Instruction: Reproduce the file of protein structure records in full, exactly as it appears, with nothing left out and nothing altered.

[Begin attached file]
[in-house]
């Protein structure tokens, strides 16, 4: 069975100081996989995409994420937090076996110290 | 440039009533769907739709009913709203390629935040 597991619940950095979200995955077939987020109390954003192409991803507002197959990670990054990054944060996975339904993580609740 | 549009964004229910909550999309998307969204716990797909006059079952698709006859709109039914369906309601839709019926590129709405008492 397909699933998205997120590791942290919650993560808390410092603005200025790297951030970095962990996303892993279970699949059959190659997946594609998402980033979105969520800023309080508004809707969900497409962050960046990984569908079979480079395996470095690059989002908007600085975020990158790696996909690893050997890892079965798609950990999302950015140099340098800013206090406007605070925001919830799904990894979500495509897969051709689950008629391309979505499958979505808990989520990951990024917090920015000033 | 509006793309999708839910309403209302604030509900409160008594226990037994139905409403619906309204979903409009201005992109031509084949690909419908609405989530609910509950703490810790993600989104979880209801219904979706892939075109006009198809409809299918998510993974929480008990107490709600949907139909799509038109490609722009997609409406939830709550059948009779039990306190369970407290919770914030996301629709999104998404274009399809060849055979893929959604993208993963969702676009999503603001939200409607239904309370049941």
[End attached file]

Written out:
[in-house]
């Protein structure tokens, strides 16, 4: 069975100081996989995409994420937090076996110290 | 440039009533769907739709009913709203390629935040 597991619940950095979200995955077939987020109390954003192409991803507002197959990670990054990054944060996975339904993580609740 | 549009964004229910909550999309998307969204716990797909006059079952698709006859709109039914369906309601839709019926590129709405008492 397909699933998205997120590791942290919650993560808390410092603005200025790297951030970095962990996303892993279970699949059959190659997946594609998402980033979105969520800023309080508004809707969900497409962050960046990984569908079979480079395996470095690059989002908007600085975020990158790696996909690893050997890892079965798609950990999302950015140099340098800013206090406007605070925001919830799904990894979500495509897969051709689950008629391309979505499958979505808990989520990951990024917090920015000033 | 509006793309999708839910309403209302604030509900409160008594226990037994139905409403619906309204979903409009201005992109031509084949690909419908609405989530609910509950703490810790993600989104979880209801219904979706892939075109006009198809409809299918998510993974929480008990107490709600949907139909799509038109490609722009997609409406939830709550059948009779039990306190369970407290919770914030996301629709999104998404274009399809060849055979893929959604993208993963969702676009999503603001939200409607239904309370049941």